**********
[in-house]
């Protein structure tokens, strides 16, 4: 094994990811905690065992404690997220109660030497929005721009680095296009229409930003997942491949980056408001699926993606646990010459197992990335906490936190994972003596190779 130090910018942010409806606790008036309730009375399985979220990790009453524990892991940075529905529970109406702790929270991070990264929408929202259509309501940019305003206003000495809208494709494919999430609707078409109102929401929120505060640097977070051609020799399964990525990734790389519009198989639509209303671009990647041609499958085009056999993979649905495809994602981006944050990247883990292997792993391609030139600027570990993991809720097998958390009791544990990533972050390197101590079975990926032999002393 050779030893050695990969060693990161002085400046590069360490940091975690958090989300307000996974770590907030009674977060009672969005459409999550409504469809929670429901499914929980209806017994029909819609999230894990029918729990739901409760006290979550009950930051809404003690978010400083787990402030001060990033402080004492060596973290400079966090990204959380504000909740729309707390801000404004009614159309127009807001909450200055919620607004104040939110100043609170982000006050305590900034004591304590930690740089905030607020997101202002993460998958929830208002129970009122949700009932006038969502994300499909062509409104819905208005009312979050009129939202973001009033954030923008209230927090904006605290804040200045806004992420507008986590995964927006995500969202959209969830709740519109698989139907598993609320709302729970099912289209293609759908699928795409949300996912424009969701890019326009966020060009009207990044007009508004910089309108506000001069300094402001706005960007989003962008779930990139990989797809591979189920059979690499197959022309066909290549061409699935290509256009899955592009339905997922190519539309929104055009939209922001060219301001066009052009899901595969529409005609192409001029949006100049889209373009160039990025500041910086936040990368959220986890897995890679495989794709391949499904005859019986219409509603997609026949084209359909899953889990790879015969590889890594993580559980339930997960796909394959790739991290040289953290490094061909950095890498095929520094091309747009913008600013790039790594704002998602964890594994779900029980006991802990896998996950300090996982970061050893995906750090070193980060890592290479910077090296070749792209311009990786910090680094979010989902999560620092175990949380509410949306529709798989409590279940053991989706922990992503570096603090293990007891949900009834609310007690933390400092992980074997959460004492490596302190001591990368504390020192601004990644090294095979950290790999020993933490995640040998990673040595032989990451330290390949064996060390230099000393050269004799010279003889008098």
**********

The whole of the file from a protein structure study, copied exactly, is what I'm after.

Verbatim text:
[in-house]
């Protein structure tokens, strides 16, 4: 094994990811905690065992404690997220109660030497929005721009680095296009229409930003997942491949980056408001699926993606646990010459197992990335906490936190994972003596190779 130090910018942010409806606790008036309730009375399985979220990790009453524990892991940075529905529970109406702790929270991070990264929408929202259509309501940019305003206003000495809208494709494919999430609707078409109102929401929120505060640097977070051609020799399964990525990734790389519009198989639509209303671009990647041609499958085009056999993979649905495809994602981006944050990247883990292997792993391609030139600027570990993991809720097998958390009791544990990533972050390197101590079975990926032999002393 050779030893050695990969060693990161002085400046590069360490940091975690958090989300307000996974770590907030009674977060009672969005459409999550409504469809929670429901499914929980209806017994029909819609999230894990029918729990739901409760006290979550009950930051809404003690978010400083787990402030001060990033402080004492060596973290400079966090990204959380504000909740729309707390801000404004009614159309127009807001909450200055919620607004104040939110100043609170982000006050305590900034004591304590930690740089905030607020997101202002993460998958929830208002129970009122949700009932006038969502994300499909062509409104819905208005009312979050009129939202973001009033954030923008209230927090904006605290804040200045806004992420507008986590995964927006995500969202959209969830709740519109698989139907598993609320709302729970099912289209293609759908699928795409949300996912424009969701890019326009966020060009009207990044007009508004910089309108506000001069300094402001706005960007989003962008779930990139990989797809591979189920059979690499197959022309066909290549061409699935290509256009899955592009339905997922190519539309929104055009939209922001060219301001066009052009899901595969529409005609192409001029949006100049889209373009160039990025500041910086936040990368959220986890897995890679495989794709391949499904005859019986219409509603997609026949084209359909899953889990790879015969590889890594993580559980339930997960796909394959790739991290040289953290490094061909950095890498095929520094091309747009913008600013790039790594704002998602964890594994779900029980006991802990896998996950300090996982970061050893995906750090070193980060890592290479910077090296070749792209311009990786910090680094979010989902999560620092175990949380509410949306529709798989409590279940053991989706922990992503570096603090293990007891949900009834609310007690933390400092992980074997959460004492490596302190001591990368504390020192601004990644090294095979950290790999020993933490995640040998990673040595032989990451330290390949064996060390230099000393050269004799010279003889008098």